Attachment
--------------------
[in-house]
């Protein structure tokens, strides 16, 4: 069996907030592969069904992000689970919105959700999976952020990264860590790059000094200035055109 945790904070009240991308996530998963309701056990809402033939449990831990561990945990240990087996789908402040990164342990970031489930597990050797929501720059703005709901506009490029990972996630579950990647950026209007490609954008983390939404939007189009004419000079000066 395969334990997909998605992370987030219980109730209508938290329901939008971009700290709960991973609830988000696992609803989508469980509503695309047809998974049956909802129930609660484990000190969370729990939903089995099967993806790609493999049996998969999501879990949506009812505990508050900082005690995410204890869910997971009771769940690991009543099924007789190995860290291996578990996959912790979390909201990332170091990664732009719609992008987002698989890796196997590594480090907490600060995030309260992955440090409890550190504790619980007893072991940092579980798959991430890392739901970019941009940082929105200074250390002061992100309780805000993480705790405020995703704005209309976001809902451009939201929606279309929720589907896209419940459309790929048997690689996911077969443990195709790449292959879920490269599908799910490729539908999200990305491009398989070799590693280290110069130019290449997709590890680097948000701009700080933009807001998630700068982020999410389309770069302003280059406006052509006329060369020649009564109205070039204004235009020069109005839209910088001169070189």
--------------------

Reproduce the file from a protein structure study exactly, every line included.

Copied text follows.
[in-house]
């Protein structure tokens, strides 16, 4: 069996907030592969069904992000689970919105959700999976952020990264860590790059000094200035055109 945790904070009240991308996530998963309701056990809402033939449990831990561990945990240990087996789908402040990164342990970031489930597990050797929501720059703005709901506009490029990972996630579950990647950026209007490609954008983390939404939007189009004419000079000066 395969334990997909998605992370987030219980109730209508938290329901939008971009700290709960991973609830988000696992609803989508469980509503695309047809998974049956909802129930609660484990000190969370729990939903089995099967993806790609493999049996998969999501879990949506009812505990508050900082005690995410204890869910997971009771769940690991009543099924007789190995860290291996578990996959912790979390909201990332170091990664732009719609992008987002698989890796196997590594480090907490600060995030309260992955440090409890550190504790619980007893072991940092579980798959991430890392739901970019941009940082929105200074250390002061992100309780805000993480705790405020995703704005209309976001809902451009939201929606279309929720589907896209419940459309790929048997690689996911077969443990195709790449292959879920490269599908799910490729539908999200990305491009398989070799590693280290110069130019290449997709590890680097948000701009700080933009807001998630700068982020999410389309770069302003280059406006052509006329060369020649009564109205070039204004235009020069109005839209910088001169070189």